So, if the Potemkin president is treating their deaths as the unfortunate result of some careless fooling around, why then should the police minister be bothered to mount an investigation into their killings anyway? Besides, it’s not as if the Human Rights Commission could be arsed to bother itself with the murder of citizens by agents of the state. As it is, they’re far too busy looking into the depiction on social media of Apron Strings-Zuma as a baboon.
And, speaking of the minister, it would seem that her enthusiasm for punishing smokers is getting the better of her as well. Her ban on tobacco products was pointedly ignored in the otherwise damning verdict of her lockdown regulations by Gauteng North High Court Judge Norman Davis, who ruled that many of its restrictions were unconstitutional and invalid.
Virodene-Zuma is now claiming, in another High Court matter in Pretoria, that the embargo on tobacco sales must remain as it protects human life and health, and reduces the potential strain on the healthcare system. This is according to her submission in response to an application by the Fair Trade Independent Tobacco Association.
She also made the claim that the ban has been effective in reducing the number of people smoking, or the amount they smoked. This is as laughable as her quaint attempt at street cred when she explained the reasons for the ban in April: “When people zol, they put saliva on the paper… And when they share that zol … they are moving saliva from one to the other.”
It’s been a boom time for the trade in illicit cigarettes, thanks to the ban. According to a University of Cape Town report, about 90 per cent of smokers are still buying cigarettes, which indicated the size of the illegal market. It added that about 16 per cent of smokers had quit during the lockdown.
I would question that figure, and suggest that 16 per cent may have stopped smoking, but they had not given up. If there are no cigarettes available, then you cannot smoke. Obvs. But how many of them will be smoking again when cigarettes are freely available?
I know from experience how difficult it is to give up. My father smoked for 30 years or so (Lucky Strike plain, since you ask) before deciding to quit one morning. It was a snap decision. He’d had enough he said, and that was that. He never lit up again. Years later, he would tell me that he hadn’t really given up; he’d just stopped. The urge for a cigarette never disappeared. The triggers were always there, the smell of fresh coffee, the rustle of a newspaper, finishing a good meal. So he learnt to live with them.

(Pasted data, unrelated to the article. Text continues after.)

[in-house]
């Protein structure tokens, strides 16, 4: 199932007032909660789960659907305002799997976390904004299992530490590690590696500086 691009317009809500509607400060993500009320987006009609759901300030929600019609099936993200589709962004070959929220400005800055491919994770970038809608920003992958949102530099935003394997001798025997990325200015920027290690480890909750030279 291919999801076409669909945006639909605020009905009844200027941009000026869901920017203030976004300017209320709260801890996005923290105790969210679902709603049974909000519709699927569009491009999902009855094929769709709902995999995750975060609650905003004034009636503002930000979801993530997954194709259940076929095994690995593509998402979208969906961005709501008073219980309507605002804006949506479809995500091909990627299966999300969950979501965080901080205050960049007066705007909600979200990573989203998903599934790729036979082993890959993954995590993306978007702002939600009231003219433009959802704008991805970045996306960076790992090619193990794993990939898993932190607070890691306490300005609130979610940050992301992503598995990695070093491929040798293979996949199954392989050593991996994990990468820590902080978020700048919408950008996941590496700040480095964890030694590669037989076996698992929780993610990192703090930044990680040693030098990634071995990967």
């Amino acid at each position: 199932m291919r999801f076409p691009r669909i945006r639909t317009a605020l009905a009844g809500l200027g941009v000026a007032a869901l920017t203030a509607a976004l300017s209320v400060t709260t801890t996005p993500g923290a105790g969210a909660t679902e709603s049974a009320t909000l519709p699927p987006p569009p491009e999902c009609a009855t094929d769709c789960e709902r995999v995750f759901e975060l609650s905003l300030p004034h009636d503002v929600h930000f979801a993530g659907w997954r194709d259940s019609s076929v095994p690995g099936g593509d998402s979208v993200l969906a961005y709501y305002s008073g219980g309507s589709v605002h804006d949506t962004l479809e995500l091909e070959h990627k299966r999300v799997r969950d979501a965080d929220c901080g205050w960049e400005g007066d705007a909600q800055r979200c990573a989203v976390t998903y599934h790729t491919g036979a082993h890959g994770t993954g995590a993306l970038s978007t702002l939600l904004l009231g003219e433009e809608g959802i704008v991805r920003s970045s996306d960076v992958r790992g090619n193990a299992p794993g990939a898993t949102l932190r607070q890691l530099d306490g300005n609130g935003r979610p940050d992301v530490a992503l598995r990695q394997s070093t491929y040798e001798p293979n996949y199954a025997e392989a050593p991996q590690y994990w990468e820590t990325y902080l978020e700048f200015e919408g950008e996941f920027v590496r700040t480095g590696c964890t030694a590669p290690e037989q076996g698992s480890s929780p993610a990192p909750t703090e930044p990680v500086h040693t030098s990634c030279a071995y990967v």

My own battle with tobacco was more difficult, and I gave up many times only to start again. Sometimes I’d quit for a year or two, and then light up once more. Then I discovered bupropion. This marvellous prescription drug was first developed as an anti-depressant and it was only during clinical trials in some sort of facility for seriously depressed people that researchers noticed that the seriously depressed people had stopped smoking. Their craving for nicotine had mysteriously vanished. There came then a bit of a rethink about bupropion’s future.
I was astounded at how easy it was to give up on the drug. So easy, in fact, that I immediately started smoking again. I gave up three times on it, the last time in August 2006. I haven’t smoked since then, and hopefully won’t start again. People might think I have a bupropion habit.
There are sadly no drugs though that will cure us of our bad government habit. Which is a pity. The beer may help, but then only as a temporary measure.
Lastly, and to end on an especially cheery note, I also learnt this week that the fatal risk of Covid-19 doubles every six or seven years in age. Data from England and Wales up to May 1 suggests a population fatality rate as follows: Up to age 14 — a one in 5 337 266 chance of dying; 15 to 24 — one in 279 550; 25 to 44 — one in 44 423; 45 to 64 — one in 4 388; 65 to 74 — one in 1 143; 75 to 90 — one in 225; and older than 90 — one in 81. My source for this is Private Eye. Their reporting on the pandemic, by “MD”, an anonymous doctor, is probably the most reliable in the UK.
MD’s advice? Stay as healthy as possible. About 95 per cent of those dying from Covid-19 in hospital have underlying health conditions. Dementia, obesity, type 2 diabetes, high blood pressure, cancer, kidney, heart and lung diseases were all associated with substantial increases in coronavirus deaths.
About 80 per cent of chronic diseases that kill people prematurely could be prevented by a healthy lifestyle. The UK government, like the South African one, has missed a golden opportunity here while it had our attention, MD writes.
“Eat well, avoid sugar, be physically active, manage your mental health, sleep well. Instead, [Downing Street] became absorbed in a single health risk to the exclusion of others. Imprisoning children in the passive smoke of their relatives, eating sugary shite, not moving from their screens, and spreading virus around the house is a recipe for disaster.”
It would have been of far more use, MD adds, if the health secretary Matt Hancock were to serve salad and sleeping tips in a leotard than continue with his “vacuous and inaccurate press briefings”.
Perhaps. But are South Africans ready for Leotard-Zuma just yet? I think not.